Oklahoma Wesleyan is not a “safe place”, but rather, a place to learn: to learn that life isn’t about you, but about others; that the bad feeling you have while listening to a sermon is called guilt; that the way to address it is to repent of everything that’s wrong with you rather than blame others for everything that’s wrong with them. This is a place where you will quickly learn that you need to grow up.

This is not a day care. This is a university.

Piper’s post went viral and he had his moment in the mainstream media, even getting this not unsympathetic response from the New York Times, though most of the news favoring Piper’s approach was from places like Glen Beck’s TheBlaze.com and Fox News.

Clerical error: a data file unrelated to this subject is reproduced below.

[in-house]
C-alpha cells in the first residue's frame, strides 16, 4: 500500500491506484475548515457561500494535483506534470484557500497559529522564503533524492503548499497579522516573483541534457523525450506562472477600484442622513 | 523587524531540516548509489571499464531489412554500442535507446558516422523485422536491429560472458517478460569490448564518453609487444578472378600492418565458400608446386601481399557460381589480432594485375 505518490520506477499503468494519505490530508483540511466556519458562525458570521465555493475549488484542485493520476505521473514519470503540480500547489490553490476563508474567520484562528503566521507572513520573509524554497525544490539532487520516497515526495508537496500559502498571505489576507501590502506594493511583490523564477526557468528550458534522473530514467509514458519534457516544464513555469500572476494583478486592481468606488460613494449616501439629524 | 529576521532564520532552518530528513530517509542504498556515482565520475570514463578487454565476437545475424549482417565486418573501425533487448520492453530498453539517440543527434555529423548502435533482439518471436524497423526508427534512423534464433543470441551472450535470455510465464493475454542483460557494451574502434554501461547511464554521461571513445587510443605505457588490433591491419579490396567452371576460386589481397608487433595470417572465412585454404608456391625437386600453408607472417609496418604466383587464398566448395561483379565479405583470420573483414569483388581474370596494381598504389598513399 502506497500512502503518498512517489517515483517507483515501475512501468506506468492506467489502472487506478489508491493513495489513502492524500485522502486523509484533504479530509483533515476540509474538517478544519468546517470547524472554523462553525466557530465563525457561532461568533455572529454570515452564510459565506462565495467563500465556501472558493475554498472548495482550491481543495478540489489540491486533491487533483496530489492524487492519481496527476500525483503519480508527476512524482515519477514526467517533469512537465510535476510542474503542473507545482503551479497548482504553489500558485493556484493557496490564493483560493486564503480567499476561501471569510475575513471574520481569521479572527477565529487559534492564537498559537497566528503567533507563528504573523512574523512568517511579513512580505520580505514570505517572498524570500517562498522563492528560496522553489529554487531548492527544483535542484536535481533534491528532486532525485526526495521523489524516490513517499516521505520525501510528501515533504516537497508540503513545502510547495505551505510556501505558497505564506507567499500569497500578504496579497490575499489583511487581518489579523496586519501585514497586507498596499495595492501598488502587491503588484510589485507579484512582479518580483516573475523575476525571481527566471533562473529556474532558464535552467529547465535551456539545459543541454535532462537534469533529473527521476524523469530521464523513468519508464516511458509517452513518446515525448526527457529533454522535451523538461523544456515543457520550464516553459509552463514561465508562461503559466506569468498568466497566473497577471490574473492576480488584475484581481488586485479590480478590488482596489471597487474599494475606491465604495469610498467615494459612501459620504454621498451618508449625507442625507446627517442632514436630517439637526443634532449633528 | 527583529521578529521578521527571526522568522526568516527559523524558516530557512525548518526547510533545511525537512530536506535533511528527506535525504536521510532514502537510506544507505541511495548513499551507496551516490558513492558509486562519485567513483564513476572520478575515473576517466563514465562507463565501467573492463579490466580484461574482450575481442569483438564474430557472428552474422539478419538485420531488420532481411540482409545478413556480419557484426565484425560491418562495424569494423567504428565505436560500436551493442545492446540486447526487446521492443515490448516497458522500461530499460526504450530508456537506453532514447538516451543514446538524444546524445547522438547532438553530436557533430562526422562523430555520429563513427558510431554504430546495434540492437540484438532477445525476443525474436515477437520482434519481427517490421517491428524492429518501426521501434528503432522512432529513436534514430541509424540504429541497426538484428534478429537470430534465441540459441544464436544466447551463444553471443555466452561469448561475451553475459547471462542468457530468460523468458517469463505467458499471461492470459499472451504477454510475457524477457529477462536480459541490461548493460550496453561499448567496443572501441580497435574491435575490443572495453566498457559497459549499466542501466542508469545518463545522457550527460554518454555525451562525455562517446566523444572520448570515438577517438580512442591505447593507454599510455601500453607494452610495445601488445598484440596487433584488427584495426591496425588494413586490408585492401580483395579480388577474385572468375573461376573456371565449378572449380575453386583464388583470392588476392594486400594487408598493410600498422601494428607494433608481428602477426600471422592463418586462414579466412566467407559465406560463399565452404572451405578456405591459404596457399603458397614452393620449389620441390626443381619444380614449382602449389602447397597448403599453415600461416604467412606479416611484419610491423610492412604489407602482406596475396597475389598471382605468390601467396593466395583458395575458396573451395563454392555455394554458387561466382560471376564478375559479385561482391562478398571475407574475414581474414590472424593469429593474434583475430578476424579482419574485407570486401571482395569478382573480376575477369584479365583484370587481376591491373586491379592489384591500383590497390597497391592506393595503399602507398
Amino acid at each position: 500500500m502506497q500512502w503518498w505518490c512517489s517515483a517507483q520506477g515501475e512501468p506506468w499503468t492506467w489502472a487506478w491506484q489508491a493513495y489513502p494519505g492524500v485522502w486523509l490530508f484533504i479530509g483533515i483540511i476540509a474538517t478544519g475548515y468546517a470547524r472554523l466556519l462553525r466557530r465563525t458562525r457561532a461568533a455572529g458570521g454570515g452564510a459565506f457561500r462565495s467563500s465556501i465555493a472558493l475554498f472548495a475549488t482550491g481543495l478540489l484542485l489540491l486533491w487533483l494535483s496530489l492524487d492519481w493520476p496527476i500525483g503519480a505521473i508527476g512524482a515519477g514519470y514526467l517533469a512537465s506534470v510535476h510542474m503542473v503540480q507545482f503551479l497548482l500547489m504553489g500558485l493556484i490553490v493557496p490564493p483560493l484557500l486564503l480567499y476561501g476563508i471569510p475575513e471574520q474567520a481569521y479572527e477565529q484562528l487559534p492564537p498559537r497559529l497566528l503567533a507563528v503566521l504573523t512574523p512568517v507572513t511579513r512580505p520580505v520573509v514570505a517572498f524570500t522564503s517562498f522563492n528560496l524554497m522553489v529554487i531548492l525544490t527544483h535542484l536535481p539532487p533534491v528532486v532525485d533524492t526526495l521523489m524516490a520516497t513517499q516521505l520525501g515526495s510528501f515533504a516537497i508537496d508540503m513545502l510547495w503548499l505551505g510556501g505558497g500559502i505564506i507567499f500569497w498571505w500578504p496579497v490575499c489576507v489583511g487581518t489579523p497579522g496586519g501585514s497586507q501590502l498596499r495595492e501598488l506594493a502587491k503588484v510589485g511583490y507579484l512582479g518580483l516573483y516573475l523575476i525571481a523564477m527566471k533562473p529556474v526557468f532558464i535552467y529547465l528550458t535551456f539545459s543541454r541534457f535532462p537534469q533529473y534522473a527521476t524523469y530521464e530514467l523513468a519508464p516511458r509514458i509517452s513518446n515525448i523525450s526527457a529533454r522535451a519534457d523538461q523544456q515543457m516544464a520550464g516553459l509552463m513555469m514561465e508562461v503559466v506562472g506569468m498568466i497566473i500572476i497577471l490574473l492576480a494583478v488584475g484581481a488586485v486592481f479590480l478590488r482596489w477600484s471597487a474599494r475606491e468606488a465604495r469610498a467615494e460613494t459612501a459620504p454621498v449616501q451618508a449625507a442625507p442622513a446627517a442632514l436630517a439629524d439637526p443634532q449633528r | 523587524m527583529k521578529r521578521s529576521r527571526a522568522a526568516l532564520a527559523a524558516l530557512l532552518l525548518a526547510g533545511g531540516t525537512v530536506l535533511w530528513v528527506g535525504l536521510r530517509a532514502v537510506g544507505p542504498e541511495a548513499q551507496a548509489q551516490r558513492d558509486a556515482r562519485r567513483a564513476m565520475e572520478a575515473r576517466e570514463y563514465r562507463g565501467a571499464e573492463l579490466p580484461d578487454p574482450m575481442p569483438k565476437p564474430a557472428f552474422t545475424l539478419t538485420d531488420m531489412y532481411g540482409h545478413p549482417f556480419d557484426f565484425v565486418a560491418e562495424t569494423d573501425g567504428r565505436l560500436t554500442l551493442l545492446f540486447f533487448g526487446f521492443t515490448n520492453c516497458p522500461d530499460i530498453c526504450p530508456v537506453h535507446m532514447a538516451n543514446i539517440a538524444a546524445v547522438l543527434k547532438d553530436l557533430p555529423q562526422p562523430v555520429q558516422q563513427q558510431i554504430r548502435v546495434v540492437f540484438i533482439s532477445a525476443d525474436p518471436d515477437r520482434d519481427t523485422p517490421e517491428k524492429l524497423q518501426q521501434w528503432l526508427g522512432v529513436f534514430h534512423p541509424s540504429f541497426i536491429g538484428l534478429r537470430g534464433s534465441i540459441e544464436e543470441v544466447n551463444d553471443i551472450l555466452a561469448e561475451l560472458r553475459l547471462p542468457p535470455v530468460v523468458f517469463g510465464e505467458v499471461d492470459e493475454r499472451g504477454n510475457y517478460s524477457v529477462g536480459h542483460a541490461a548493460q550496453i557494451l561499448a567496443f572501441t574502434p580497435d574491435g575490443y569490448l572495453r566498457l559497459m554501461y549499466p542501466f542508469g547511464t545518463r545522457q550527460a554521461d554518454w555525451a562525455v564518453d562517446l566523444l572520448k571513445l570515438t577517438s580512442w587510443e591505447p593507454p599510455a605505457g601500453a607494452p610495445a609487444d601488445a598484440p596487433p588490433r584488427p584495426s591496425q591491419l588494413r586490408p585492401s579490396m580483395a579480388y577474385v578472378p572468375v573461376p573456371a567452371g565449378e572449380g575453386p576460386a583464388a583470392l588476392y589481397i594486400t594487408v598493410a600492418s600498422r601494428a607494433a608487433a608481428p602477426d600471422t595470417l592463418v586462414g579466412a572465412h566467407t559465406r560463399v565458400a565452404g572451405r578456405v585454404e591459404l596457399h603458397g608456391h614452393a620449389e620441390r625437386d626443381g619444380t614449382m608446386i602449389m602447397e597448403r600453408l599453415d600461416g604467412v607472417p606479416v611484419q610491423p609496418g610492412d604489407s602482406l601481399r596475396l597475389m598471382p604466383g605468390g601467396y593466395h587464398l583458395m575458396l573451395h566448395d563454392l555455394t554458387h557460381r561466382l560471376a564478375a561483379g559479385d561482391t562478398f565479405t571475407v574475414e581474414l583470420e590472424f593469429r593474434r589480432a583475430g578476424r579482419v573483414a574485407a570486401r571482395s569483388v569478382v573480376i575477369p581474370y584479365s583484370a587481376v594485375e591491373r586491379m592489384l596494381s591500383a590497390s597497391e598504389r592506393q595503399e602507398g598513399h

It’s easy for Piper to talk about OkWU as being “not a day care” because OkWU is a theocracy. This is not a university that moved away from its primarily religious mission long ago nor is it a church-sponsored institution that emphases a specific faith but welcomes a variety of different religious beliefs. No, as the OkWU student handbook makes abundantly clear, this is a university where everyone is expected to be a specific version of Christian, where the Bible is taken literally, where all drugs are strictly prohibited, as is all pornography. And, of course, no sex:

Oklahoma Wesleyan University affirms the exemplar and standard of heterosexual monogamy within the context of marriage as the singular, healthy, and holy expression of human sexuality. Behavior that promotes, celebrates, or advertises sexual deviancy or a sexual identity outside of the scriptural expectation of sexuality is prohibited.